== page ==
Choices and Changes: Interest Groups in the Electoral Process

By Michael M. Franz | Go to book overview

Notes

Chapter 1: The Puzzle of Interest Group Electioneering

1. “Campaign Briefing,” Compiled by B. Drummond Ayres Jr., New York Times, 10/11/2000, p. A28.

2. “Bush Basks in Southern Hospitality; Gore Battles for Vote-Rich Florida as Rest of Region Leans Toward Republican,” by Ken Foskett, Atlanta Journal-Constitution, 10/11/2000, p. A1.

3. The data reported thus far come from reports filed with the Federal Election Commission.

4. “A Growing Addiction,” Editorial, Washington Post, 9/4/2001, p. A18.

5. Data on soft money contributions to parties go back only to 1991, when the FEC mandated that parties report receipts to their nonfederal accounts (I expand on this in Chapter 2). While there are some data archives of political advertisements over time—namely, at the University of Oklahoma— data on the frequency of aired political advertisements go back, at the earliest, to the 1996 elections.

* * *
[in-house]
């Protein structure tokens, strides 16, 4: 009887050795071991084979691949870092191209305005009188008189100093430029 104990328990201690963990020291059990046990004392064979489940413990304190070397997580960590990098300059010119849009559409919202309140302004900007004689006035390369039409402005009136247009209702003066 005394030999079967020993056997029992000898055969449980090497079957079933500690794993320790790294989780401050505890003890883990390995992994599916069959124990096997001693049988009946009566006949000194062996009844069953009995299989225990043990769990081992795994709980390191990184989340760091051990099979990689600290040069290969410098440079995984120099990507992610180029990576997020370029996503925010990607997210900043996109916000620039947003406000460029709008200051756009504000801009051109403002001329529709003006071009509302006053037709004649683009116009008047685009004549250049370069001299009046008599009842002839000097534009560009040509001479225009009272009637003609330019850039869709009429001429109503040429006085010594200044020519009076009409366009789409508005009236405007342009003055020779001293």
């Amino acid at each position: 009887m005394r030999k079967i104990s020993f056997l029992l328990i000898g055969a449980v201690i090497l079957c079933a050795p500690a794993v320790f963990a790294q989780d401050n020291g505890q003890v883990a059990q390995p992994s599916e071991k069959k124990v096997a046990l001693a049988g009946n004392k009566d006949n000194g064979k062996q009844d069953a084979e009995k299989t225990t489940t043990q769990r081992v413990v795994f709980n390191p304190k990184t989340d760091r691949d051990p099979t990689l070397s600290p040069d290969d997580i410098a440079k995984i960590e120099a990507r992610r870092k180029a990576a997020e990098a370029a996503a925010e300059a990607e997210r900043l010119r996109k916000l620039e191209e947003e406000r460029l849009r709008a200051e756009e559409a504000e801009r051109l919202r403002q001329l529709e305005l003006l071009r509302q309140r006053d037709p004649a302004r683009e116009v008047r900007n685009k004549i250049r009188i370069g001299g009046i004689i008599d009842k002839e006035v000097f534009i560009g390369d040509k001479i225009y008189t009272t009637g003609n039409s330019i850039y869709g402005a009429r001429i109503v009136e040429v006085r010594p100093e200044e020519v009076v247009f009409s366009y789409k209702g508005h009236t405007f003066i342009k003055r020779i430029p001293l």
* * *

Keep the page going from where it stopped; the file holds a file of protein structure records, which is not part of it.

6. In 1974, Congress passed major campaign finance changes in the form of amendments to the tamer Federal Election Campaign Act of 1971 (FECA). I expand on this in Chapter 2.

7. This is based on Poole and Rosenthal's DW-NOMINATE scores, which places Members of Congress on a liberal-conservative dimension. The scores generally range from −1 to 1, with −1 being the extreme liberal position in the House and Senate and 1 being the extreme conservative position. According to their scaling, Jeffords' ideology as a Republican (from January 2001 to June

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